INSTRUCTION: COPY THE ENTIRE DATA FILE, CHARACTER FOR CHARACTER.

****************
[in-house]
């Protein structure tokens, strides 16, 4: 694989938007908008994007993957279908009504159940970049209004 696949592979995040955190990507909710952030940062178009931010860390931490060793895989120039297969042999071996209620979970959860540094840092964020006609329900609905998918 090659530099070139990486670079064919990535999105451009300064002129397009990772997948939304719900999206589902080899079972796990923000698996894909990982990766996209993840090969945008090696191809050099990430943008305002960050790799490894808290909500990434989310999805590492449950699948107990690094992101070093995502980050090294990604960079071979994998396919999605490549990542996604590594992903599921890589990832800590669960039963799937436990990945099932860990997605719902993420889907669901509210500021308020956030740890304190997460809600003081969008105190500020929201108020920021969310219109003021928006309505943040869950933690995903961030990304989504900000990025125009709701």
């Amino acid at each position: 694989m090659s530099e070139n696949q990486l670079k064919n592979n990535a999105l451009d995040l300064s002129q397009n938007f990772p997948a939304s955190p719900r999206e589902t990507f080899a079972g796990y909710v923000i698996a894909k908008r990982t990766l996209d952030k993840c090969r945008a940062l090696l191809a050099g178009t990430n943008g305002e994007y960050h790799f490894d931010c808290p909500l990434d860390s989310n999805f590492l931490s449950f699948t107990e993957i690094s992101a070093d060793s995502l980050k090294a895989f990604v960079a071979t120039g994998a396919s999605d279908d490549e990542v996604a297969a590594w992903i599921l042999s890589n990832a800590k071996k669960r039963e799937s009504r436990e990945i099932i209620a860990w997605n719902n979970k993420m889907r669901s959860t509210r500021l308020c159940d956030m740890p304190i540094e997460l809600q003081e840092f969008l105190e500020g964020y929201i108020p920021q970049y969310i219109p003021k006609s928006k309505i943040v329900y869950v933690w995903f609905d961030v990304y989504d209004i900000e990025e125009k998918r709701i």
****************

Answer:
[in-house]
């Protein structure tokens, strides 16, 4: 694989938007908008994007993957279908009504159940970049209004 696949592979995040955190990507909710952030940062178009931010860390931490060793895989120039297969042999071996209620979970959860540094840092964020006609329900609905998918 090659530099070139990486670079064919990535999105451009300064002129397009990772997948939304719900999206589902080899079972796990923000698996894909990982990766996209993840090969945008090696191809050099990430943008305002960050790799490894808290909500990434989310999805590492449950699948107990690094992101070093995502980050090294990604960079071979994998396919999605490549990542996604590594992903599921890589990832800590669960039963799937436990990945099932860990997605719902993420889907669901509210500021308020956030740890304190997460809600003081969008105190500020929201108020920021969310219109003021928006309505943040869950933690995903961030990304989504900000990025125009709701």
């Amino acid at each position: 694989m090659s530099e070139n696949q990486l670079k064919n592979n990535a999105l451009d995040l300064s002129q397009n938007f990772p997948a939304s955190p719900r999206e589902t990507f080899a079972g796990y909710v923000i698996a894909k908008r990982t990766l996209d952030k993840c090969r945008a940062l090696l191809a050099g178009t990430n943008g305002e994007y960050h790799f490894d931010c808290p909500l990434d860390s989310n999805f590492l931490s449950f699948t107990e993957i690094s992101a070093d060793s995502l980050k090294a895989f990604v960079a071979t120039g994998a396919s999605d279908d490549e990542v996604a297969a590594w992903i599921l042999s890589n990832a800590k071996k669960r039963e799937s009504r436990e990945i099932i209620a860990w997605n719902n979970k993420m889907r669901s959860t509210r500021l308020c159940d956030m740890p304190i540094e997460l809600q003081e840092f969008l105190e500020g964020y929201i108020p920021q970049y969310i219109p003021k006609s928006k309505i943040v329900y869950v933690w995903f609905d961030v990304y989504d209004i900000e990025e125009k998918r709701i």